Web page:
Sunday, September 15, 2013

Harry Potter and Kids Can Do Hard Things

At this very moment, I have a child who is crying and whining and complaining about having to give a one minute talk in church. 

This is a brilliant child who has given talks to the children at church many times. She's written them by herself, and they are well thought out and full of the spirit, and just plain wonderful. This is also a child who hates orchestra as it begins every year because "it is too hard." But she loves it by the end. Every single year, we press the repeat button. School is too hard. Math is too hard. That test was too hard. Opening her locker is too hard.

The funny thing is, she is a diligent, hard worker who excels at nearly everything she does. 

But she is also a perfectionist, and when something gets the least bit difficult, when there is a sudden chance of failure, the world practically ends. 

What to do? What to do? 

I know I can't take these challenges away from her. She really wants me to write her talk for her—I'm not going to do that. I'm not going to tell her, "Okay, you can quit orchestra. You're right, it is too hard for you, and any amount of practice and preparation will never change that." But I don't know what to do.

Can books help me with this? My first thought was, no. Because I didn't really see how they could, but then I thought about Harry Potter. Harry has to do a lot of really hard things. They seem very adventurous and exciting, but they are very hard things, many of which he doesn't want to do. Fighting Voldemort, dealing with Snape in potions, taking O.W.L.S. These are all difficult things that I could find parallels to in my daughter's world if I tried. 

But I don't really try. That is a shame. I'm going to remedy this. Why do I want her to read if I don't help her relate what she's reading about to her life? Why do I want her to read if I don't want her to take courage from Harry's struggles with courage? Do I just assume she will get these things by osmosis? Because at this moment, as she is stomping around, picking up our living room because she hit her brother in a perfectionist-fit, I'm pretty sure reading Harry Potter hasn't helped her much with bravery and courage. And that's not Harry's fault.

Any ideas on this would be very welcome!

Here's what we've been reading this week in order of importance:

Far, Far Away by Tom McNeal

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I really, really liked this book. I want to read it again. It is definitely filled with the Brothers' Grimm kind of horror. But it also filled with love and forgiveness and purity and searching and romance. It is well-written, and for me, profoundly beautiful, but it is for older kids, definitely, and if you're uncertain, please read it first before giving it to your child.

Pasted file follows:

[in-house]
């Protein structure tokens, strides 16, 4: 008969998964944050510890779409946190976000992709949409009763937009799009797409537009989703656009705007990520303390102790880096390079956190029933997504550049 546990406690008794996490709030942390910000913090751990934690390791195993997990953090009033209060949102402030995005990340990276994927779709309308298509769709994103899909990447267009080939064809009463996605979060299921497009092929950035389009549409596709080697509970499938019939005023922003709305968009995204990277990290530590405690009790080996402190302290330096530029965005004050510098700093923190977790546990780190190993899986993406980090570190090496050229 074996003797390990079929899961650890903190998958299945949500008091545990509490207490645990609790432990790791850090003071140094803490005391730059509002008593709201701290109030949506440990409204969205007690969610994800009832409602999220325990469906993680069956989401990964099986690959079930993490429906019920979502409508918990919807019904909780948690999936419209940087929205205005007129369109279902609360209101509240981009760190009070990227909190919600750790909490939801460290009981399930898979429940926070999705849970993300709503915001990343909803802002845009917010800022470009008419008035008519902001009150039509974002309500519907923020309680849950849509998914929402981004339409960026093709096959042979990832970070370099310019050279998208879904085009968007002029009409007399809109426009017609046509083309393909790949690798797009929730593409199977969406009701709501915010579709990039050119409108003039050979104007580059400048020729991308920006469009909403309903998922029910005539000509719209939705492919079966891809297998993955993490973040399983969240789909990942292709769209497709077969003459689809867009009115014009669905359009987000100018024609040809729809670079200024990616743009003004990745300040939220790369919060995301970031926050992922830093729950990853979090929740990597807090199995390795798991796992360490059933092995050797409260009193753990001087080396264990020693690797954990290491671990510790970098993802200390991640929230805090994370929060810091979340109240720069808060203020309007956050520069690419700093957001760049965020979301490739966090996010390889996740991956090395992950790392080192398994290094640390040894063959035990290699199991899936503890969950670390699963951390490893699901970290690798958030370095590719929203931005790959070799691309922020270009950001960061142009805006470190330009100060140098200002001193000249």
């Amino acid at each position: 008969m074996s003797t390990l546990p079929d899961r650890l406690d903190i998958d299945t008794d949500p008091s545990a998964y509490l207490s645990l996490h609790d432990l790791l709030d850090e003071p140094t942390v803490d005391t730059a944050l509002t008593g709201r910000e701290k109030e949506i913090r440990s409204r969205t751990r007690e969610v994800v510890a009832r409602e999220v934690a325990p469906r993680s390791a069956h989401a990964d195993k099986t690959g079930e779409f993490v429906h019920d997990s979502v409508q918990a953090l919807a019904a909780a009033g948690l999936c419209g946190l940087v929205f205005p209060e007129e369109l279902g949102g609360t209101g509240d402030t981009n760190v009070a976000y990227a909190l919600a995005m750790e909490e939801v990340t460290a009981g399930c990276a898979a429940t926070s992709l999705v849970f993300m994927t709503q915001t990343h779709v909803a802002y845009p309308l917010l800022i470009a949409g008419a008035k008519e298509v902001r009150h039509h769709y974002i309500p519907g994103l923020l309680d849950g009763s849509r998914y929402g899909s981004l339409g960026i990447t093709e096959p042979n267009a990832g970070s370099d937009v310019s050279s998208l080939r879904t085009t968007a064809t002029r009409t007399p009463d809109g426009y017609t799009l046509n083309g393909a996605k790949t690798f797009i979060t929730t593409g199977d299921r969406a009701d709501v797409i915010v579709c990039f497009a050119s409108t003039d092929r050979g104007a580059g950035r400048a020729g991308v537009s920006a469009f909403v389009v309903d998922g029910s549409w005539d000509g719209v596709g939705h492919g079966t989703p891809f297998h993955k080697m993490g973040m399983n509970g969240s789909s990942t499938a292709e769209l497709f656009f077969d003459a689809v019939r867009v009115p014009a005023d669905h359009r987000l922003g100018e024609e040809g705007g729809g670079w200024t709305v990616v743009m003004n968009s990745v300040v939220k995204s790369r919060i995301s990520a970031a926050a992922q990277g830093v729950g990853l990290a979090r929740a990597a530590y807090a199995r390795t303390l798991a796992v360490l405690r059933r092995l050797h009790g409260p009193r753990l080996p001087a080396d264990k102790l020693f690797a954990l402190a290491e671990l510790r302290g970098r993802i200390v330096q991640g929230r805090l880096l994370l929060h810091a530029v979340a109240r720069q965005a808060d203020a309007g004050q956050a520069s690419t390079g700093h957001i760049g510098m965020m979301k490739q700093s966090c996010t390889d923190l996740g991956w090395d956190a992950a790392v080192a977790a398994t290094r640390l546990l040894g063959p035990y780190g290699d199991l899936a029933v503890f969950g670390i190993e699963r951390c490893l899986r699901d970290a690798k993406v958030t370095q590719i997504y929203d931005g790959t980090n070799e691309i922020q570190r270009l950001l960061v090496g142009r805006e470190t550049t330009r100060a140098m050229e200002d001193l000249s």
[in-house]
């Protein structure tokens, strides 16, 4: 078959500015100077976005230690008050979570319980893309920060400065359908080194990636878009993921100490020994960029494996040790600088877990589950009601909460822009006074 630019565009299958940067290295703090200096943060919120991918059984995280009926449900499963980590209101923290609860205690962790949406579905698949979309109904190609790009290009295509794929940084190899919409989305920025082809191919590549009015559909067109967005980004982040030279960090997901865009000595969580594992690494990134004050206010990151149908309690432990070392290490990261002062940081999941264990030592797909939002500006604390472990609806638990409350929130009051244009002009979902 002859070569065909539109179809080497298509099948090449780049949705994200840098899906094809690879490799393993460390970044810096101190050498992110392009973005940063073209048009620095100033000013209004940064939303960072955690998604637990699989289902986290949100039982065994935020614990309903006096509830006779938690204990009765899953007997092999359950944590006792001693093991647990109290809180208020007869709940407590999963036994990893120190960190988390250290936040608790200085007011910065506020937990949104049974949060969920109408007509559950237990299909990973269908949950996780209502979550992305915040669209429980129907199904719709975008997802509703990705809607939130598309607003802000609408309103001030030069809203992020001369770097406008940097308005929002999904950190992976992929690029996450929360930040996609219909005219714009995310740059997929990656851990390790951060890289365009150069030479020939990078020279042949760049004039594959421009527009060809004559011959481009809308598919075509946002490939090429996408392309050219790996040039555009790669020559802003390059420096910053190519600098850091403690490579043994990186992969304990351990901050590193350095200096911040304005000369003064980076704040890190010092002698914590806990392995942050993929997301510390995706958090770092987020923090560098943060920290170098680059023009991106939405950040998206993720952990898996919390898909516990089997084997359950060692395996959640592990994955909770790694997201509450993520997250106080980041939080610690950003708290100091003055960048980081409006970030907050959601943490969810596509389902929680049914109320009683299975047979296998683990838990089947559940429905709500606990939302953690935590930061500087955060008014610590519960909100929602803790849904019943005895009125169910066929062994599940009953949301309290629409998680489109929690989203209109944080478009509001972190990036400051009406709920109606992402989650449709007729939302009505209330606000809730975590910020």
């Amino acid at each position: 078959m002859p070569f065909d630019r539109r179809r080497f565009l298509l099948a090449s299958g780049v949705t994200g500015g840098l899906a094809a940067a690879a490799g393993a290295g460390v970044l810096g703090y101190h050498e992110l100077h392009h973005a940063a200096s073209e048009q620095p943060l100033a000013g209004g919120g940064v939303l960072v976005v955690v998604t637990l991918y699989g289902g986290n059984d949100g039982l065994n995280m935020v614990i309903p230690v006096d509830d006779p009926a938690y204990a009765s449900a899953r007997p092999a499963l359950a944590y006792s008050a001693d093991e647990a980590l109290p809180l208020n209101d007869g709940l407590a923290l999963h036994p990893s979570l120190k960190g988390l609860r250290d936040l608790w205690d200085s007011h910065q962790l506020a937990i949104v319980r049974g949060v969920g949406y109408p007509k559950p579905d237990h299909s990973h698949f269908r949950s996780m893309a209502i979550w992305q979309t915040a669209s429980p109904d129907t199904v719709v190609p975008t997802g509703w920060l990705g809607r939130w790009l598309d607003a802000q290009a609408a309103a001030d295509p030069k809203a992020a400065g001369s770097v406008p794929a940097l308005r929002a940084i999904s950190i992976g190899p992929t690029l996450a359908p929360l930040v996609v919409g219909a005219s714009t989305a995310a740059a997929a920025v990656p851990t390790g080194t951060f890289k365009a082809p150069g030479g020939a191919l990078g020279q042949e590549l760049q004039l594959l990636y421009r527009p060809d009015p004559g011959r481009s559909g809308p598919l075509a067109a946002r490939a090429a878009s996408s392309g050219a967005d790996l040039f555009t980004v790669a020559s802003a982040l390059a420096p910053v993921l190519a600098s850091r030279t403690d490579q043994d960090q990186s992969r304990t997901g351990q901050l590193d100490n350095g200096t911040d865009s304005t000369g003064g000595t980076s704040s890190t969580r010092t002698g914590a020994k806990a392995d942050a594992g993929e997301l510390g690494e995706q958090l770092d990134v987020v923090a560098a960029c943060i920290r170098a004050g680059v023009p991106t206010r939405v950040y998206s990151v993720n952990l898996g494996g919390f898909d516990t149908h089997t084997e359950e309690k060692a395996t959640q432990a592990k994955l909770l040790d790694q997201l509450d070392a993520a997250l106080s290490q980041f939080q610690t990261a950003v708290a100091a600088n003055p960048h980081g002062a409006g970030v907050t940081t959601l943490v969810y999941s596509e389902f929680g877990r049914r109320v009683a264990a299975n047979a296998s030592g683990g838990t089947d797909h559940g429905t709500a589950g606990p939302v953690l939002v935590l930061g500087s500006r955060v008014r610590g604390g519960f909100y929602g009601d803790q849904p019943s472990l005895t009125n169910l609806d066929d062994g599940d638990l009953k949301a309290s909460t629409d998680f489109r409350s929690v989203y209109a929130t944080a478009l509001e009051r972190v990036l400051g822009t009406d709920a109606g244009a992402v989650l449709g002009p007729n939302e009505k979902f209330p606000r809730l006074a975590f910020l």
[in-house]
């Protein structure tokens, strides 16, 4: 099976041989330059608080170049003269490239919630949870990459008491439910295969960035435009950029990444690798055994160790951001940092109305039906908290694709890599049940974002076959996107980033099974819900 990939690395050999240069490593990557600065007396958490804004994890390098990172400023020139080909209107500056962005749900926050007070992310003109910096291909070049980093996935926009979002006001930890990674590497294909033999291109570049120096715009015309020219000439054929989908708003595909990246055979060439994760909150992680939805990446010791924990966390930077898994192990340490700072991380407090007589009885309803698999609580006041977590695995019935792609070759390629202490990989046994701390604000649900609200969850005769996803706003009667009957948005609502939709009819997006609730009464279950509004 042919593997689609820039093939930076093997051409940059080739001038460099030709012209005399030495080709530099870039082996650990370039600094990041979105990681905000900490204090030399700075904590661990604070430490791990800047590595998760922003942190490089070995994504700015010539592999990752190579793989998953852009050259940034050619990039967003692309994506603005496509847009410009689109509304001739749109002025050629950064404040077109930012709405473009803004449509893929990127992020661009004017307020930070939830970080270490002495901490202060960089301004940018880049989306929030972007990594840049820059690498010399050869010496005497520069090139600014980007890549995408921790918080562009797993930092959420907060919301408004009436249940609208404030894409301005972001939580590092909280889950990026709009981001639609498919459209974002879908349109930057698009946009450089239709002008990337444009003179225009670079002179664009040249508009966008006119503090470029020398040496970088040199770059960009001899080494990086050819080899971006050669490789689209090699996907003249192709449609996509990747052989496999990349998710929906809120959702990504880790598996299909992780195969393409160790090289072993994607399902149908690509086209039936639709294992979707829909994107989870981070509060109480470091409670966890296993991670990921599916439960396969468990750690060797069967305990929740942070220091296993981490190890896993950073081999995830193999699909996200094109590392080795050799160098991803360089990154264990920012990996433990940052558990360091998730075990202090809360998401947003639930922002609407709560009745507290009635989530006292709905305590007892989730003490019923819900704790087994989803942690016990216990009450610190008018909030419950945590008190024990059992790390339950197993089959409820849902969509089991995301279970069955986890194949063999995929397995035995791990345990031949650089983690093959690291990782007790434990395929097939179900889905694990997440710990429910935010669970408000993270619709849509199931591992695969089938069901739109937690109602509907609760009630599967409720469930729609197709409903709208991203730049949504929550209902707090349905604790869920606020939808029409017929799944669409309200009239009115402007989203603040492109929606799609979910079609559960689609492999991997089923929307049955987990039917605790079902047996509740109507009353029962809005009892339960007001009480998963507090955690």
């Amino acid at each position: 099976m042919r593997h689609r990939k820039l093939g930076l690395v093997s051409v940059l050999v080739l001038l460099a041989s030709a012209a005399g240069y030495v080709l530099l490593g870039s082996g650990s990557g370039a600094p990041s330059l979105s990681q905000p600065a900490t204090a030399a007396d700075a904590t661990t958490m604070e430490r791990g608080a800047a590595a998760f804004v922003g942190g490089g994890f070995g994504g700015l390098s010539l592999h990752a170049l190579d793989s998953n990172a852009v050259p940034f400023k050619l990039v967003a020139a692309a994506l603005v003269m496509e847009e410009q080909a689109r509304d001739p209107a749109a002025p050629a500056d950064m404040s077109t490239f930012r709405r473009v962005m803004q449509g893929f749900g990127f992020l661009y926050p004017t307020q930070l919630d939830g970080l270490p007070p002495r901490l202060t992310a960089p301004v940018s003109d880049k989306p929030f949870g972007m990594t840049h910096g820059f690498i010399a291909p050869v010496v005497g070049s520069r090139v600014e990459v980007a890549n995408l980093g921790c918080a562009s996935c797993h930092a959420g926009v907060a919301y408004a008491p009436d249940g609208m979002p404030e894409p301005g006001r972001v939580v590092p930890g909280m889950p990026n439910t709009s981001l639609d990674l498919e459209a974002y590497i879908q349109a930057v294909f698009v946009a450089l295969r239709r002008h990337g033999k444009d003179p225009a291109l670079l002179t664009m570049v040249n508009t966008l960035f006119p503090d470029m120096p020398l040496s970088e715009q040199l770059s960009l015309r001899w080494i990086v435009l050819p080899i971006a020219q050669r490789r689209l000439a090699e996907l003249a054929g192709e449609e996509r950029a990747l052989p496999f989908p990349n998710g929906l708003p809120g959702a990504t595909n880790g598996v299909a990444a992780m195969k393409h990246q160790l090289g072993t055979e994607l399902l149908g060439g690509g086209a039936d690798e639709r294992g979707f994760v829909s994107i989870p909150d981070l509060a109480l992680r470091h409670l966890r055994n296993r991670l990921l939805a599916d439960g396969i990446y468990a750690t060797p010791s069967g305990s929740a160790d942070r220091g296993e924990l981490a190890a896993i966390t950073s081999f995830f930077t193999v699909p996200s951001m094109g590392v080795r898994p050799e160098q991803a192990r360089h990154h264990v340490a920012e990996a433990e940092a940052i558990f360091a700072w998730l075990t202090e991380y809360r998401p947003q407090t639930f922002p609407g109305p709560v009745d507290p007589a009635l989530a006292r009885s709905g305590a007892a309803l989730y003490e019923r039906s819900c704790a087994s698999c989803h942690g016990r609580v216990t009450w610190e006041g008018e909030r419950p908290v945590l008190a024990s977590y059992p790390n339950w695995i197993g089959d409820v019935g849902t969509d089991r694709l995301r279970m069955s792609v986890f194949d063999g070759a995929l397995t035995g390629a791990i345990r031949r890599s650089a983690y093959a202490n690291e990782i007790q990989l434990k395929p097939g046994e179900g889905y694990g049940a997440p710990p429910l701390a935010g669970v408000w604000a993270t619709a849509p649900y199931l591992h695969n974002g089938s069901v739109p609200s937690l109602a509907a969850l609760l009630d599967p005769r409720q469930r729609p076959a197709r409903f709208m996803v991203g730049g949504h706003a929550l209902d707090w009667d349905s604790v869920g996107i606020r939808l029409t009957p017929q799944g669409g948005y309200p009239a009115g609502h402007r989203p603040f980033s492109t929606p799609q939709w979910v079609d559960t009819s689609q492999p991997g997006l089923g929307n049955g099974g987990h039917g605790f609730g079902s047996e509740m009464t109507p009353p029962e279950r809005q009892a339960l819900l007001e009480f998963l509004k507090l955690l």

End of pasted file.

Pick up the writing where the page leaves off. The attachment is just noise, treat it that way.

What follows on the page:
Shaemus read this and loved it:

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Fish Finelli: Seagulls Don't Eat Pickles

Pirates. Mystery. Adventure. Digging. Awesome. (7-10)

Lucy has been rereading this in her spare time: 

The Candymakers by Wendy Mass (9 and up)
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It is solace for her stressed, uneasy soul.

Mary has been reading this:
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Julie by Catherine Marshall  (12 and up)

Ahhhhhh, Julie.

Calvin has been reading this:
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I'm not really sure what these are, but he loves them. 

Flannery and I have been struggling to find a good new book from the library, but we haven't found many we've loved. So here's a list of some oldies but goodies we reread today and absolutely loved. 

The Gardener by Sarah Stewart
Goldie Locks had Chicken Pox by Erin Dealey
Best Friends for Frances by Russell Hoban
 My Penguin, Osbert by Elizabeth Cody Kimmell
Pedro and the Padre by Verna Aardema
An Undone Fairytale by Ian Llendler
Bat Loves the Night by Nicola Davies
Julius, the Baby of the World by Kevin Henkes

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  1. Hi...I just read the beginning of this post to my 12-yr-old daughter. Her comment: "I'd love to meet this girl...we'd probably be friends!"
    Your words painted the picture so often seen in our has been a time of change and growth and personal learning here for all of us. I never believed the people who told me the teen-ish years were way harder than the younger years...ha! I do now!!!

  2. I thought of this post a couple of days ago after my 10-year-old was literally in tears over having to remove a moth that had flown into the bathtub. It was pretty exasperating! I love your thoughts on pointing out parallels between books and real life. My kids would definitely pay more attention if I related their struggles (whether big or small) to those of their favorite characters. I need to think about that more often when I'm in the moment instead of after the fact:).